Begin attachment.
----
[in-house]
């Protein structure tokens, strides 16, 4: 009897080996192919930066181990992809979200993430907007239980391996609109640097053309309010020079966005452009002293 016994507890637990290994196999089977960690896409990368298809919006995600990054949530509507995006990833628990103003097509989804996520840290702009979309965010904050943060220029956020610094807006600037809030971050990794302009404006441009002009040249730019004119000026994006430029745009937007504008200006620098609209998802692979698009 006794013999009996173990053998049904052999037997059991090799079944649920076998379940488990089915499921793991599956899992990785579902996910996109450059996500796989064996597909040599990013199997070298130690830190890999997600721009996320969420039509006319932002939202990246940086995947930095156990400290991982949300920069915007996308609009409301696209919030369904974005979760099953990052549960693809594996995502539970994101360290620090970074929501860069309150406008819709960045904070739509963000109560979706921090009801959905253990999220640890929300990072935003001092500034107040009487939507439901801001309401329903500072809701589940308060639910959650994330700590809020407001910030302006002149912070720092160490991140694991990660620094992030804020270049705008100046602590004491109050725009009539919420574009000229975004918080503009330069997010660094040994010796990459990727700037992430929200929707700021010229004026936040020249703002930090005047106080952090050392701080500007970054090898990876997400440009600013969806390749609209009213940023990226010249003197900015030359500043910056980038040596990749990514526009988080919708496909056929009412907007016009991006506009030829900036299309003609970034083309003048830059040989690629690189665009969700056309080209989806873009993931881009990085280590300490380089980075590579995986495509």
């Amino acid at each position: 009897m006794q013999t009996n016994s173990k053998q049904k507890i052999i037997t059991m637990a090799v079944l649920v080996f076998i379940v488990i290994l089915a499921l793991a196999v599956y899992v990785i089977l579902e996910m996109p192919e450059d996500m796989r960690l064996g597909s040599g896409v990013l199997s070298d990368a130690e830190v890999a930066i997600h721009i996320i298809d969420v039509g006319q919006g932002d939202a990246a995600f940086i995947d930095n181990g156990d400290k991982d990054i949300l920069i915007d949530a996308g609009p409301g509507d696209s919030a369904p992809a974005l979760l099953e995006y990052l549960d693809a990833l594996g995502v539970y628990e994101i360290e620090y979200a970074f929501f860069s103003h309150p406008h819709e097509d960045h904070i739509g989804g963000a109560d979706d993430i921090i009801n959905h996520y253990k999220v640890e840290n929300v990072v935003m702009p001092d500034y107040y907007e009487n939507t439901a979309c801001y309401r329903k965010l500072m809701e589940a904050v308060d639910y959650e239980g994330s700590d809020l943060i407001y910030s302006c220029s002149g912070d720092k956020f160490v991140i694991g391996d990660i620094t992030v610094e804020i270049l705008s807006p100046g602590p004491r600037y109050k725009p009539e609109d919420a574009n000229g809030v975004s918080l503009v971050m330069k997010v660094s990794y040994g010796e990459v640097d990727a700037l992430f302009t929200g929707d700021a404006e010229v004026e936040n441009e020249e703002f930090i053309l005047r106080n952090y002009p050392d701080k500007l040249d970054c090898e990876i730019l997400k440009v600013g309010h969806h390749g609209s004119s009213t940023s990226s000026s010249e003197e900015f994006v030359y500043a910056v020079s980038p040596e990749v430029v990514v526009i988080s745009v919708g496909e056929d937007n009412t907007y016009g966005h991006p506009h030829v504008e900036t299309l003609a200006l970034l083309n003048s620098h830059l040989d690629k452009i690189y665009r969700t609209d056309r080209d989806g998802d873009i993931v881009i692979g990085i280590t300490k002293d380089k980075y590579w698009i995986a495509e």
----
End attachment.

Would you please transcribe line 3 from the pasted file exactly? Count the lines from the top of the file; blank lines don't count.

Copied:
């Amino acid at each position: 009897m006794q013999t009996n016994s173990k053998q049904k507890i052999i037997t059991m637990a090799v079944l649920v080996f076998i379940v488990i290994l089915a499921l793991a196999v599956y899992v990785i089977l579902e996910m996109p192919e450059d996500m796989r960690l064996g597909s040599g896409v990013l199997s070298d990368a130690e830190v890999a930066i997600h721009i996320i298809d969420v039509g006319q919006g932002d939202a990246a995600f940086i995947d930095n181990g156990d400290k991982d990054i949300l920069i915007d949530a996308g609009p409301g509507d696209s919030a369904p992809a974005l979760l099953e995006y990052l549960d693809a990833l594996g995502v539970y628990e994101i360290e620090y979200a970074f929501f860069s103003h309150p406008h819709e097509d960045h904070i739509g989804g963000a109560d979706d993430i921090i009801n959905h996520y253990k999220v640890e840290n929300v990072v935003m702009p001092d500034y107040y907007e009487n939507t439901a979309c801001y309401r329903k965010l500072m809701e589940a904050v308060d639910y959650e239980g994330s700590d809020l943060i407001y910030s302006c220029s002149g912070d720092k956020f160490v991140i694991g391996d990660i620094t992030v610094e804020i270049l705008s807006p100046g602590p004491r600037y109050k725009p009539e609109d919420a574009n000229g809030v975004s918080l503009v971050m330069k997010v660094s990794y040994g010796e990459v640097d990727a700037l992430f302009t929200g929707d700021a404006e010229v004026e936040n441009e020249e703002f930090i053309l005047r106080n952090y002009p050392d701080k500007l040249d970054c090898e990876i730019l997400k440009v600013g309010h969806h390749g609209s004119s009213t940023s990226s000026s010249e003197e900015f994006v030359y500043a910056v020079s980038p040596e990749v430029v990514v526009i988080s745009v919708g496909e056929d937007n009412t907007y016009g966005h991006p506009h030829v504008e900036t299309l003609a200006l970034l083309n003048s620098h830059l040989d690629k452009i690189y665009r969700t609209d056309r080209d989806g998802d873009i993931v881009i692979g990085i280590t300490k002293d380089k980075y590579w698009i995986a495509e």